Casual History Walks offer insight on past of Grandview, Marble Cliff
Grandview Heights and Marble Cliff are known as walkable communities. Despite their small sizes, both have a variety of distinctive sites with a rich history.
Residents and visitors can learn more about the communities with History Walks, a free application that went live Aug. 24.
The project is a collaboration between the Grandview Heights/Marble Cliff Historical Society and the Grandview Heights Public Library.
The app offers four self-guided walking tours, each lasting no more than 90 minutes and covering no more than 2 miles, said Karen Riggs, a trustee with the historical society.
"We didn't want to make the tours too taxing for people," she said.
The first tours are: Grandview Heights Highlights (stops include Grandview Heights High School, the Wallace Community Gardens and the site of the Urlin mansion -- now the site of Summit Chase Condominiums); Marble Cliff Highlights (including the Casparis Castle, the Sheldon Mansion and the former home of Prescott Bush, father and grandfather of two U.S. presidents); and routes featuring the houses that were part of the historical society's 2019 and 2016 Tour of Homes.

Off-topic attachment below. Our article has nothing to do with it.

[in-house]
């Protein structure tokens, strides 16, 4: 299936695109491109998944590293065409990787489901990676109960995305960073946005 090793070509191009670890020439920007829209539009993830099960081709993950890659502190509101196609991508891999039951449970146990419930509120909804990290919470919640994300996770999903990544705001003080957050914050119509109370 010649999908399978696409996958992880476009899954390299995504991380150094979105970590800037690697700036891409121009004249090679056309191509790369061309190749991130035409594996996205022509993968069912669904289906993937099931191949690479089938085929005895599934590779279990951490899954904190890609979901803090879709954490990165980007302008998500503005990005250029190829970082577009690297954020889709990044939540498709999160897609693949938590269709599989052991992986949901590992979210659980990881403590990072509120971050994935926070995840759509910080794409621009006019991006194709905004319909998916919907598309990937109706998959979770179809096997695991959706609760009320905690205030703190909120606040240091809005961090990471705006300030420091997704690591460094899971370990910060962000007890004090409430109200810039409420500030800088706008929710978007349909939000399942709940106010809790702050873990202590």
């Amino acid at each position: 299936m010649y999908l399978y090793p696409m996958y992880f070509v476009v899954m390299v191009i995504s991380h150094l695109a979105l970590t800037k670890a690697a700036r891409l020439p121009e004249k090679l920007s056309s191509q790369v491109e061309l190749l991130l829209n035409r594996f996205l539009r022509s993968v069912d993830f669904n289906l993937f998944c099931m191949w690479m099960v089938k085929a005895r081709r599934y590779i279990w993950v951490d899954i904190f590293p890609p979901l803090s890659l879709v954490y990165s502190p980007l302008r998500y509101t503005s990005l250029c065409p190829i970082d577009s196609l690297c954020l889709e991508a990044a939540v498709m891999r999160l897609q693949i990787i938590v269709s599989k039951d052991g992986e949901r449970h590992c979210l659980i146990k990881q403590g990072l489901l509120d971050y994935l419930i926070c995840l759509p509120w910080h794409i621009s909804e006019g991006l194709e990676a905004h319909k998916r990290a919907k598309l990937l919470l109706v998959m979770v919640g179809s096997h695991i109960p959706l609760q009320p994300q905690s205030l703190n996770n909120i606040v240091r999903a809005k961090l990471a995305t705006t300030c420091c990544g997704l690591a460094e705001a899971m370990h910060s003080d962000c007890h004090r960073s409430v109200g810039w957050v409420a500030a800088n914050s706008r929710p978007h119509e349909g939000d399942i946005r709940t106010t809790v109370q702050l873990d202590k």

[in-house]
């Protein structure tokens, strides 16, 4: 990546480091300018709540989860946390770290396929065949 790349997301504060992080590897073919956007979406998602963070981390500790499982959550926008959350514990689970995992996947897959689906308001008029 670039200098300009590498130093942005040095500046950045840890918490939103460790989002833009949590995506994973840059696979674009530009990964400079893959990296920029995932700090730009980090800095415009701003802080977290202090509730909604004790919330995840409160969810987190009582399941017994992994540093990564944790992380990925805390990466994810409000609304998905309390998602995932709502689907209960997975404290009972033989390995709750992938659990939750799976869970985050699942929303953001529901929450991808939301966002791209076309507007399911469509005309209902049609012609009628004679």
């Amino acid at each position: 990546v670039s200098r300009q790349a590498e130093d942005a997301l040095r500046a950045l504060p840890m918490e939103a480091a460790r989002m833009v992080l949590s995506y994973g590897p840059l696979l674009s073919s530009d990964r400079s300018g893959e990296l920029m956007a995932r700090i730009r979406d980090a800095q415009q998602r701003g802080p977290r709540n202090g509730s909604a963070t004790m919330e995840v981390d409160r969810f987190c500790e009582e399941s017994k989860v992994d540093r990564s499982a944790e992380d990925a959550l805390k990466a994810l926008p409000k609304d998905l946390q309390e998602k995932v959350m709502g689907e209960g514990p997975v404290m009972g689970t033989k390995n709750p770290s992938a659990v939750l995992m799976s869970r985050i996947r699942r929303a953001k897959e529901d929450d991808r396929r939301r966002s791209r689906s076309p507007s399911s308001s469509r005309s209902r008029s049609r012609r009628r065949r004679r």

"It's a chance for you to view the exterior of the homes -- they aren't open for tours," Riggs said.
Other walking tours will be added, about one each quarter, she said.
In all, the historical society and library have developed about a dozen tours, Riggs said.
The app can be downloaded from the Apple App Store or Google Play Store.
"When you open the app, each tour features a map, current and past photos and text giving some of the background and history of each site," Riggs said.
"The tours are designed to give people a deeper appreciation and connection to the history of the community," said Canaan Faulkner, the library's public relations manager. "It gets you more involved with your community and its past. Hopefully, it also will encourage people to get out and get some fresh air."
The development of History Walks was spurred in part by the COVID-19 coronavirus pandemic, Riggs said.
"So many things have been closed that people have been out and about taking walks around the community," she said. "We wanted to do something to spice up the experience so you're not just doing the same old walk each time."
In the early decades of the 20th century, Grandview and Marble Cliff were considered countryside retreats for wealthy Columbus residents looking to escape the heat and noise of the city, Riggs said.
Many residences were built as summer retreats and a number of houses were designed by architect Frank Packard.
"We always love collaborating with our partners in the community on special projects," Faulkner said.